The root of the problem in the difference between our position and what you believe is our extremely different perception of religion and truth. I would guess that you see these issues like a restaurant menu where everyone can choose whatever they prefer, and it's inappropriate to tell the other diners that their choice of an entree is wrong. Our perception of religion and of truth is more like a team of doctors looking at a patient's symptoms; when it's a matter of life and death, they'd better get the diagnosis right instead of merely settling for personal preference! ("Oh, it looks like acne to me." "Well, I think it's eczema, but you can call it acne if you want." "I know a melanoma when I see one, and this is skin cancer!" "Naw, cancer's too harsh a diagnosis, nobody likes to hear that, so I'm gonna stick with acne.")
Just as cancer will kill a person and thus a doctor does him no favors to tell him anything except the painful truth, our worldview is that man-made religions lead to spiritual death and only one--a personal relationship with God through Jesus Christ--leads to life. We don't base this simply on our preference, but on historical evidence that God has spoken to us through His word and through Jesus Christ.
I know you were concerned at my advice to the couple who were caring for a girl who was dabbling in Wicca. If all religions were equally valid, then my advice would certainly be off-base. But we are staking our lives on the belief that they are not. For this couple to tolerate her religious beliefs when they are completely committed to the ultimate truth of Christianity would be like seeing a cancerous lesion on her skin and "tolerating" her skin condition by ignoring it. What appears to be kindness would end up being the cruelest thing in the world when they knew what would save her.
I know our worldview is unpopular in today's world, but we are convinced it is far more in alignment with reality than the one that says "everybody do what they want, it's all okay." We believe it's not okay.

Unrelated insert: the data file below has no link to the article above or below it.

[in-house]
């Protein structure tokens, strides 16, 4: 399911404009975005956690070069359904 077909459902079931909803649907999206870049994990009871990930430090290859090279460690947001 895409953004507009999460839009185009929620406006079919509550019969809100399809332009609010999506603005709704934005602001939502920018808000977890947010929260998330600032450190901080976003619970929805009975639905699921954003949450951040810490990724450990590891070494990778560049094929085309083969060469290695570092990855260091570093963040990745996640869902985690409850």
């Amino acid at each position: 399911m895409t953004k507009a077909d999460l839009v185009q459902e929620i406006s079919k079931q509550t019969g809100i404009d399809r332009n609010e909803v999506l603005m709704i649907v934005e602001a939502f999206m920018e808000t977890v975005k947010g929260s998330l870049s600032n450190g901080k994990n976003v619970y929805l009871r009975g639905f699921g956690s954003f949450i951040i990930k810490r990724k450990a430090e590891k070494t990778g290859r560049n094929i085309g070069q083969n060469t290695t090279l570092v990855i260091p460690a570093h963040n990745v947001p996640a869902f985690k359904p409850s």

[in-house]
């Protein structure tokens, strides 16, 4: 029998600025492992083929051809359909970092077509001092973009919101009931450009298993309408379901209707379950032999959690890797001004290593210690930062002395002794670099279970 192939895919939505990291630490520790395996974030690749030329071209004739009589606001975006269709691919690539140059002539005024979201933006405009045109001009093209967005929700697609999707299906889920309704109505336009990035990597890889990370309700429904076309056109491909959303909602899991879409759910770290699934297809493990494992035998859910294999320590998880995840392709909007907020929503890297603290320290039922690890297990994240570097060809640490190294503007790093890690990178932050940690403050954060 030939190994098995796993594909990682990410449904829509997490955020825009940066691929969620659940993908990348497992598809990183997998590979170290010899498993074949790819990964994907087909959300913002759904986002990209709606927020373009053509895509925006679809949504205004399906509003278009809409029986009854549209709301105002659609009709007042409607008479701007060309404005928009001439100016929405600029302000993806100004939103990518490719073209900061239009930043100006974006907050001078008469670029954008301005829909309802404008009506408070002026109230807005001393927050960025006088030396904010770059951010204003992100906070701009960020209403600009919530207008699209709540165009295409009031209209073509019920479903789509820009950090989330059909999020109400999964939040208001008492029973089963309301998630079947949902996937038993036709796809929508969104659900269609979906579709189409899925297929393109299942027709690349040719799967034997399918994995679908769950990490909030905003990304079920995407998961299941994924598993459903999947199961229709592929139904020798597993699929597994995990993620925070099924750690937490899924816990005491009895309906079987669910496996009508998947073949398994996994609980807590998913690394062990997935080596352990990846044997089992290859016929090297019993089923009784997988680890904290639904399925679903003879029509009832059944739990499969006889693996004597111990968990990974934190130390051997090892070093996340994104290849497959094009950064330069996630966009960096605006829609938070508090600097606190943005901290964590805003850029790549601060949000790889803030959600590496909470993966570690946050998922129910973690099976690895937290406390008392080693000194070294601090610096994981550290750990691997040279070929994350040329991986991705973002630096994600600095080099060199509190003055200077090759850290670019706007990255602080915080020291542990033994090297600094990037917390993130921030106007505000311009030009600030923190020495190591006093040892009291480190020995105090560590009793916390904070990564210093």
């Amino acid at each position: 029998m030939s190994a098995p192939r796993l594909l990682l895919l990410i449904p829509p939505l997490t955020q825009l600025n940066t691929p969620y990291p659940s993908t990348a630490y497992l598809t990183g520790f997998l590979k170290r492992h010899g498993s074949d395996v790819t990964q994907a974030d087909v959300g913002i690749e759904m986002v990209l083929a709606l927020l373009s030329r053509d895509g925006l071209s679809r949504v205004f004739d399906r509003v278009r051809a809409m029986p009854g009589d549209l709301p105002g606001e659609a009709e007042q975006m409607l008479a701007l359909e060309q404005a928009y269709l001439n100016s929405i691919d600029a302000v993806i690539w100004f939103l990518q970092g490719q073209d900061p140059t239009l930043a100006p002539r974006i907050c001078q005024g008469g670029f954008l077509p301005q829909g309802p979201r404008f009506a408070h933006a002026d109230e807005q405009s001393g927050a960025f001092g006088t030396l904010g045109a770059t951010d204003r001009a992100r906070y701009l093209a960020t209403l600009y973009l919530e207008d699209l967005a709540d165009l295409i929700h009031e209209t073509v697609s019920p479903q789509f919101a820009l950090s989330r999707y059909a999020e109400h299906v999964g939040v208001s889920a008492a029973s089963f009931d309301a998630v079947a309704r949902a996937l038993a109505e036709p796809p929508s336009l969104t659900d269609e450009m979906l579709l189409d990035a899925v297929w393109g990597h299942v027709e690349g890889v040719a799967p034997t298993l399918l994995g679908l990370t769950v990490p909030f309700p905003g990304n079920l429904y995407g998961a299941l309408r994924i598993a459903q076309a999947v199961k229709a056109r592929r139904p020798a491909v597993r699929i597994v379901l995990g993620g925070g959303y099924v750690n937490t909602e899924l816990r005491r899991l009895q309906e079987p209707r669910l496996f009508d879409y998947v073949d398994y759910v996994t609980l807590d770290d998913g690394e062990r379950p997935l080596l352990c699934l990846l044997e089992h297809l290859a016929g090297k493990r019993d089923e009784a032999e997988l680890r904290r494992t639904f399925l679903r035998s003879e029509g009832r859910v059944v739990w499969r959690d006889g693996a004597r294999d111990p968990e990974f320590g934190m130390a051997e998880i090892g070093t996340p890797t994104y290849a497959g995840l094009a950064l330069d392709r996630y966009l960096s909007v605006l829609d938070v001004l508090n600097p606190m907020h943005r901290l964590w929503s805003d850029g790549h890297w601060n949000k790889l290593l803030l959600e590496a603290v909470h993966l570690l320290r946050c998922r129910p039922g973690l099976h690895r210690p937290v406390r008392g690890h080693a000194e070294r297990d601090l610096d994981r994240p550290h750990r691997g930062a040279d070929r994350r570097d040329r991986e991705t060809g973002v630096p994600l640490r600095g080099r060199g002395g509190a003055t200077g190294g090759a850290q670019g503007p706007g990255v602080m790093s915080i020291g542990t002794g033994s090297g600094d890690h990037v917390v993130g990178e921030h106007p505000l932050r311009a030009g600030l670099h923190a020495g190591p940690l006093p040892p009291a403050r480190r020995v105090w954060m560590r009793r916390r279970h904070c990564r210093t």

It leads to a kind of spiritual death far worse than cancer.
About the Author
Sue Bohlin is an associate speaker with Probe Ministries. She attended the University of Illinois, and has been a Bible teacher and conference speaker for over 35 years. She is a frequent speaker for MOPS (Mothers of Pre-Schoolers) and Stonecroft Ministries (Christian Women's Connections), and serves on the board and as a small group leader of Living Hope Ministries, a Christ-centered outreach to those dealing with unwanted homosexuality. Sue is on the Bible.org Women's Leadership Team and is a regular contributor to Bible.org's Tapestry Blog. She is also a professional calligrapher and the webmistress for Probe Ministries; but most importantly, she is the wife of Dr. Ray Bohlin and the mother of their two grown sons. Her personal website is suebohlin.com.
What is Probe?
Probe Ministries is a non-profit ministry whose mission is to assist the church in renewing the minds of believers with a Christian worldview and to equip the church to engage the world for Christ. Probe fulfills this mission through our Mind Games conferences for youth and adults, our 3-minute daily radio program, and our extensive Web site at www.probe.org.
Further information about Probe's materials and ministry may be obtained by contacting us at:
2001 W. Plano Parkway, Suite 2000
Plano TX 75075